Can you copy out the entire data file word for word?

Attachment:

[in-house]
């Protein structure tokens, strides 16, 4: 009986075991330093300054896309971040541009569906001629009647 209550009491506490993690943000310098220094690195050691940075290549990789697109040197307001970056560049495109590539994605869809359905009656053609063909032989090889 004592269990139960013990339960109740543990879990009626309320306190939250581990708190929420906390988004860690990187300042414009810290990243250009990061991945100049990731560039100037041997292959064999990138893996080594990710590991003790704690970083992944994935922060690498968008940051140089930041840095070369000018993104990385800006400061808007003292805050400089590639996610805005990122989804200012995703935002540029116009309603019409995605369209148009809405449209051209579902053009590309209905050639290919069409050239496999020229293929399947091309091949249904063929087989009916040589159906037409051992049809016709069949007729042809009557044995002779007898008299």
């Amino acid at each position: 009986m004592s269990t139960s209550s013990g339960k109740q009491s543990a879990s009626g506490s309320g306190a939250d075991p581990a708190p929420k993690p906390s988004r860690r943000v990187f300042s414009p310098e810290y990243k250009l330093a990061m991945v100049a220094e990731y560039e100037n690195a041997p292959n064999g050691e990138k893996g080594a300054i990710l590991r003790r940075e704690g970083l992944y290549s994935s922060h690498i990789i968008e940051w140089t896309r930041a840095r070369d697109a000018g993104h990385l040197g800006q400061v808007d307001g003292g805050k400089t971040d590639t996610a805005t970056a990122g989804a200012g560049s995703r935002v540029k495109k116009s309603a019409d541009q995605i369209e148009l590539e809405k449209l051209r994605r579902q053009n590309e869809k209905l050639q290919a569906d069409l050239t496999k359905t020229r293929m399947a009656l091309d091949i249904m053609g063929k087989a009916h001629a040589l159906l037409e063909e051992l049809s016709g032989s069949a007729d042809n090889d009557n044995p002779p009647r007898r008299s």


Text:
[in-house]
């Protein structure tokens, strides 16, 4: 009986075991330093300054896309971040541009569906001629009647 209550009491506490993690943000310098220094690195050691940075290549990789697109040197307001970056560049495109590539994605869809359905009656053609063909032989090889 004592269990139960013990339960109740543990879990009626309320306190939250581990708190929420906390988004860690990187300042414009810290990243250009990061991945100049990731560039100037041997292959064999990138893996080594990710590991003790704690970083992944994935922060690498968008940051140089930041840095070369000018993104990385800006400061808007003292805050400089590639996610805005990122989804200012995703935002540029116009309603019409995605369209148009809405449209051209579902053009590309209905050639290919069409050239496999020229293929399947091309091949249904063929087989009916040589159906037409051992049809016709069949007729042809009557044995002779007898008299």
């Amino acid at each position: 009986m004592s269990t139960s209550s013990g339960k109740q009491s543990a879990s009626g506490s309320g306190a939250d075991p581990a708190p929420k993690p906390s988004r860690r943000v990187f300042s414009p310098e810290y990243k250009l330093a990061m991945v100049a220094e990731y560039e100037n690195a041997p292959n064999g050691e990138k893996g080594a300054i990710l590991r003790r940075e704690g970083l992944y290549s994935s922060h690498i990789i968008e940051w140089t896309r930041a840095r070369d697109a000018g993104h990385l040197g800006q400061v808007d307001g003292g805050k400089t971040d590639t996610a805005t970056a990122g989804a200012g560049s995703r935002v540029k495109k116009s309603a019409d541009q995605i369209e148009l590539e809405k449209l051209r994605r579902q053009n590309e869809k209905l050639q290919a569906d069409l050239t496999k359905t020229r293929m399947a009656l091309d091949i249904m053609g063929k087989a009916h001629a040589l159906l037409e063909e051992l049809s016709g032989s069949a007729d042809n090889d009557n044995p002779p009647r007898r008299s």